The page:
Custodial Torture, Death: Cops want bail provision for the accused
12:00 AM, January 09, 2018 / LAST MODIFIED: 03:30 AM, January 09, 2018

Custodial Torture, Death: Cops want bail provision for the accused

Police yesterday urged Prime Minister Sheikh Hasina to take measures for amending the Torture and Custodial Death (Prevention) Act so that accused policemen can get bail.

They also want inclusion of a provision in the law for taking action against anyone who files false cases or gives false deposition against law enforcers over any custodial torture and death.

A police official raised the issue at the Police Welfare Parade during the Police Week-2018 in the capital's Rajarbagh Police Lines.

In response, Hasina assured police of "looking into" the matter through further discussions with the ministries concerned, said a number of officials, who participated in the parade.

At the parade, BM Farman Ali, officer-in-charge of Banani Police Station, said the amendment would alleviate sufferings of the victims.

Last year, police sought the prime minister's intervention in repealing the law.

The previous year, the force, however had sent a proposal to the home ministry for bringing major changes to the law.

In the proposal, police said they wanted that the Rapid Action Battalion (Rab), Criminal Investigation Department (CID), Special Branch (SB) and Detective Branch (DB) of police be excluded from the purview of the law.

The Torture and Custodial Death (Prevention) Act, which the Jatiya Sangsad passed in 2013, stated that torture in custody by law enforcers or government officials is a punishable criminal offence. Awami League lawmaker Saber Hossain Chowdhury, who himself was a victim of torture in custody during the BNP rule, placed the Torture and Custodial Death (Prevention) Bill in 2009 in line with Article 35(5) of the constitution which also prohibits torture.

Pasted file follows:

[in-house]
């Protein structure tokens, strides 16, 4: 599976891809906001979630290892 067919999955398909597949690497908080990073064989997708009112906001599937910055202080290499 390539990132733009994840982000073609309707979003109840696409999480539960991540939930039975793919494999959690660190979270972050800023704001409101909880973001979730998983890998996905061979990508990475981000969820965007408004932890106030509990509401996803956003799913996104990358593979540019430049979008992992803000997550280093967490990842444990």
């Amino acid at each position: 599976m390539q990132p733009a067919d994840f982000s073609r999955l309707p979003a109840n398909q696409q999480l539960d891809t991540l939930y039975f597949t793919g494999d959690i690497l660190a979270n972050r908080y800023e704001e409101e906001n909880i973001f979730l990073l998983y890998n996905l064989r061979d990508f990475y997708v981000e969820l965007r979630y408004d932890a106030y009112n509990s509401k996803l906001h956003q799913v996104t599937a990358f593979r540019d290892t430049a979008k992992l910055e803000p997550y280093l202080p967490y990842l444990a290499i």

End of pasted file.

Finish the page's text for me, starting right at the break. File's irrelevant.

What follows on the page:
“No person shall be subjected to torture or to cruel, inhuman, or degrading punishment or treatment,” reads the article. Offences of torture under this law are cognisable, non-compoundable and non-bailable.


Yesterday was the second time when the prime minister attended the Police Welfare Parade on the occasion of the Police Week and listened to policemen -- from constable to additional SP level officials.

At the welfare parade, Nadia Farjana, assistant superintend of DMP, raised the issue of crisis of physician in the force and demanded that the government resolves the problem through appointment of doctors directly to the police hospitals. 

In response, Hasina suggested police to think about forming a medical core like those in other forces, which would improve the medical services and help solve the crisis of doctors, said sources at the parade, which was off limit to the media.

Constable Nasrin Afroz demanded ration facilities for the families of those police personnel who die while in service.

A police sergeant from Sherpur demanded motorbikes for assistant sub-inspectors, sub-inspectors and sergeants on installments and the fuel and maintenance charge from the government.

The prime minister said she could not say right now about the fuel and maintenance charges but she would discuss with the authorities concerned the issues of buying motorbikes on installments and the ration facility.

Addressing the welcome speech, Inspector General of Police AKM Shahidul Hoque said that the overall capacity of police has increased, thanks to steps taken by the government. Police performance, especially in combating militancy, has been praised by different countries, he said.

In her statement, the prime minister said police needed to love the country, its people and be more active to gain the people's confidence. 

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